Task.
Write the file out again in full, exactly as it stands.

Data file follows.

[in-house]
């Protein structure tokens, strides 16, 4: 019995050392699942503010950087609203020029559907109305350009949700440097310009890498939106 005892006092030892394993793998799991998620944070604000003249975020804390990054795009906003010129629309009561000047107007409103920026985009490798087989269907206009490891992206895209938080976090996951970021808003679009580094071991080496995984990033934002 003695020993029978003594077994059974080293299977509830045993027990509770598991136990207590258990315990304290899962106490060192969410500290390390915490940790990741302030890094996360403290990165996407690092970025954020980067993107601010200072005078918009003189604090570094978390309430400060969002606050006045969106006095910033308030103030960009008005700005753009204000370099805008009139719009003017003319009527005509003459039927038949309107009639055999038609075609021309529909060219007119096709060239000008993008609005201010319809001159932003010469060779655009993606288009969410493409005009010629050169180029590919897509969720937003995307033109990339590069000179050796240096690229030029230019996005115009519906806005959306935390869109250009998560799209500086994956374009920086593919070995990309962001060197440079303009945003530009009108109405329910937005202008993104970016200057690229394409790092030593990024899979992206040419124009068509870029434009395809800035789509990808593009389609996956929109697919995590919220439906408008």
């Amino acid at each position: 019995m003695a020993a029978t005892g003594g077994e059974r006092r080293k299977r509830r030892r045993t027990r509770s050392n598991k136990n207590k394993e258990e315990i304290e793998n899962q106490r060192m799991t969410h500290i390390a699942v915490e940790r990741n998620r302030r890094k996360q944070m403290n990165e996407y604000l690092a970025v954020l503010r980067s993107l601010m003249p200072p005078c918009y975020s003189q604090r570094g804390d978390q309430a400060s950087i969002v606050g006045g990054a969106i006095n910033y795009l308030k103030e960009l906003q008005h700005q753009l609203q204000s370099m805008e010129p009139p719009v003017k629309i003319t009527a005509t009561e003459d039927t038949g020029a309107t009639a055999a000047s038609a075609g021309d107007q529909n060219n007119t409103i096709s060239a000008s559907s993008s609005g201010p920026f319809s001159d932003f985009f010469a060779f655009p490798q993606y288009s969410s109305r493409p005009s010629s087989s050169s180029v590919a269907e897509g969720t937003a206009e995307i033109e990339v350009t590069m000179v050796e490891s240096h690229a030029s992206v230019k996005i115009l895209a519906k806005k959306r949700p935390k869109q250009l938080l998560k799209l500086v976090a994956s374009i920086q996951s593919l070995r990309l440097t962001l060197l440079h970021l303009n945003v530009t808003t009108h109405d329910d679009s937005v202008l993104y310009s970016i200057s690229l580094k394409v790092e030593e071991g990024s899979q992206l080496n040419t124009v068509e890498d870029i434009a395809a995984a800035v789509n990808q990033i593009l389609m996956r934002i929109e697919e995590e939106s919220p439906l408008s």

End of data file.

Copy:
[in-house]
């Protein structure tokens, strides 16, 4: 019995050392699942503010950087609203020029559907109305350009949700440097310009890498939106 005892006092030892394993793998799991998620944070604000003249975020804390990054795009906003010129629309009561000047107007409103920026985009490798087989269907206009490891992206895209938080976090996951970021808003679009580094071991080496995984990033934002 003695020993029978003594077994059974080293299977509830045993027990509770598991136990207590258990315990304290899962106490060192969410500290390390915490940790990741302030890094996360403290990165996407690092970025954020980067993107601010200072005078918009003189604090570094978390309430400060969002606050006045969106006095910033308030103030960009008005700005753009204000370099805008009139719009003017003319009527005509003459039927038949309107009639055999038609075609021309529909060219007119096709060239000008993008609005201010319809001159932003010469060779655009993606288009969410493409005009010629050169180029590919897509969720937003995307033109990339590069000179050796240096690229030029230019996005115009519906806005959306935390869109250009998560799209500086994956374009920086593919070995990309962001060197440079303009945003530009009108109405329910937005202008993104970016200057690229394409790092030593990024899979992206040419124009068509870029434009395809800035789509990808593009389609996956929109697919995590919220439906408008």
């Amino acid at each position: 019995m003695a020993a029978t005892g003594g077994e059974r006092r080293k299977r509830r030892r045993t027990r509770s050392n598991k136990n207590k394993e258990e315990i304290e793998n899962q106490r060192m799991t969410h500290i390390a699942v915490e940790r990741n998620r302030r890094k996360q944070m403290n990165e996407y604000l690092a970025v954020l503010r980067s993107l601010m003249p200072p005078c918009y975020s003189q604090r570094g804390d978390q309430a400060s950087i969002v606050g006045g990054a969106i006095n910033y795009l308030k103030e960009l906003q008005h700005q753009l609203q204000s370099m805008e010129p009139p719009v003017k629309i003319t009527a005509t009561e003459d039927t038949g020029a309107t009639a055999a000047s038609a075609g021309d107007q529909n060219n007119t409103i096709s060239a000008s559907s993008s609005g201010p920026f319809s001159d932003f985009f010469a060779f655009p490798q993606y288009s969410s109305r493409p005009s010629s087989s050169s180029v590919a269907e897509g969720t937003a206009e995307i033109e990339v350009t590069m000179v050796e490891s240096h690229a030029s992206v230019k996005i115009l895209a519906k806005k959306r949700p935390k869109q250009l938080l998560k799209l500086v976090a994956s374009i920086q996951s593919l070995r990309l440097t962001l060197l440079h970021l303009n945003v530009t808003t009108h109405d329910d679009s937005v202008l993104y310009s970016i200057s690229l580094k394409v790092e030593e071991g990024s899979q992206l080496n040419t124009v068509e890498d870029i434009a395809a995984a800035v789509n990808q990033i593009l389609m996956r934002i929109e697919e995590e939106s919220p439906l408008s």